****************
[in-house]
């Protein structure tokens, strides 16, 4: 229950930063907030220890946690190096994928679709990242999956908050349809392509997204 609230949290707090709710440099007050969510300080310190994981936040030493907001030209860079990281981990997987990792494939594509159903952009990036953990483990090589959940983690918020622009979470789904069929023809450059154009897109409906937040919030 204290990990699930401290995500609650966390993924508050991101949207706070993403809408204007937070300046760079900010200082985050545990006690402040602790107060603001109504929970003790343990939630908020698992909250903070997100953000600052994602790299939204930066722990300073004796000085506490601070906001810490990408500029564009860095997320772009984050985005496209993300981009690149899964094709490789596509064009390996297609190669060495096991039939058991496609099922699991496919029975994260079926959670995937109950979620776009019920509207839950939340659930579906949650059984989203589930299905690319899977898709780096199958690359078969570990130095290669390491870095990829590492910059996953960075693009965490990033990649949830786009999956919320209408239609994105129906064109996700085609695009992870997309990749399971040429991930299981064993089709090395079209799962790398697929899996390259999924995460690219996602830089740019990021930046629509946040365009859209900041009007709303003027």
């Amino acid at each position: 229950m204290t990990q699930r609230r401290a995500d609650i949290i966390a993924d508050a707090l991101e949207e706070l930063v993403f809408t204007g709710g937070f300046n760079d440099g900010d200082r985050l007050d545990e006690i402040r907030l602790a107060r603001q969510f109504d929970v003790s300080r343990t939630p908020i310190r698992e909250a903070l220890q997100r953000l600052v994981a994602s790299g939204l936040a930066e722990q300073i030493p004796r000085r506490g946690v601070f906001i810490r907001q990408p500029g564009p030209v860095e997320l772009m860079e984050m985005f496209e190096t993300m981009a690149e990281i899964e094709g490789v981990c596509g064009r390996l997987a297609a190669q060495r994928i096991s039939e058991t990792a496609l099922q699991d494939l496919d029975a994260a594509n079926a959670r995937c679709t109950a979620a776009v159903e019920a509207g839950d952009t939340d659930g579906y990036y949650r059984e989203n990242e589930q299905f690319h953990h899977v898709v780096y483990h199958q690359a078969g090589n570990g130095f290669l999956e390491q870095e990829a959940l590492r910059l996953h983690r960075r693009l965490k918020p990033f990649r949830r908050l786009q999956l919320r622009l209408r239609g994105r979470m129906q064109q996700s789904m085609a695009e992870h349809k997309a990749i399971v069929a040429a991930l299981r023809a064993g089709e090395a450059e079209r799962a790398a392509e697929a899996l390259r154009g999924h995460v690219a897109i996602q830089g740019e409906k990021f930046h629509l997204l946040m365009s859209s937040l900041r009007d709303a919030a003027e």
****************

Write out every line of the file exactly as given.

[in-house]
């Protein structure tokens, strides 16, 4: 229950930063907030220890946690190096994928679709990242999956908050349809392509997204 609230949290707090709710440099007050969510300080310190994981936040030493907001030209860079990281981990997987990792494939594509159903952009990036953990483990090589959940983690918020622009979470789904069929023809450059154009897109409906937040919030 204290990990699930401290995500609650966390993924508050991101949207706070993403809408204007937070300046760079900010200082985050545990006690402040602790107060603001109504929970003790343990939630908020698992909250903070997100953000600052994602790299939204930066722990300073004796000085506490601070906001810490990408500029564009860095997320772009984050985005496209993300981009690149899964094709490789596509064009390996297609190669060495096991039939058991496609099922699991496919029975994260079926959670995937109950979620776009019920509207839950939340659930579906949650059984989203589930299905690319899977898709780096199958690359078969570990130095290669390491870095990829590492910059996953960075693009965490990033990649949830786009999956919320209408239609994105129906064109996700085609695009992870997309990749399971040429991930299981064993089709090395079209799962790398697929899996390259999924995460690219996602830089740019990021930046629509946040365009859209900041009007709303003027």
């Amino acid at each position: 229950m204290t990990q699930r609230r401290a995500d609650i949290i966390a993924d508050a707090l991101e949207e706070l930063v993403f809408t204007g709710g937070f300046n760079d440099g900010d200082r985050l007050d545990e006690i402040r907030l602790a107060r603001q969510f109504d929970v003790s300080r343990t939630p908020i310190r698992e909250a903070l220890q997100r953000l600052v994981a994602s790299g939204l936040a930066e722990q300073i030493p004796r000085r506490g946690v601070f906001i810490r907001q990408p500029g564009p030209v860095e997320l772009m860079e984050m985005f496209e190096t993300m981009a690149e990281i899964e094709g490789v981990c596509g064009r390996l997987a297609a190669q060495r994928i096991s039939e058991t990792a496609l099922q699991d494939l496919d029975a994260a594509n079926a959670r995937c679709t109950a979620a776009v159903e019920a509207g839950d952009t939340d659930g579906y990036y949650r059984e989203n990242e589930q299905f690319h953990h899977v898709v780096y483990h199958q690359a078969g090589n570990g130095f290669l999956e390491q870095e990829a959940l590492r910059l996953h983690r960075r693009l965490k918020p990033f990649r949830r908050l786009q999956l919320r622009l209408r239609g994105r979470m129906q064109q996700s789904m085609a695009e992870h349809k997309a990749i399971v069929a040429a991930l299981r023809a064993g089709e090395a450059e079209r799962a790398a392509e697929a899996l390259r154009g999924h995460v690219a897109i996602q830089g740019e409906k990021f930046h629509l997204l946040m365009s859209s937040l900041r009007d709303a919030a003027e």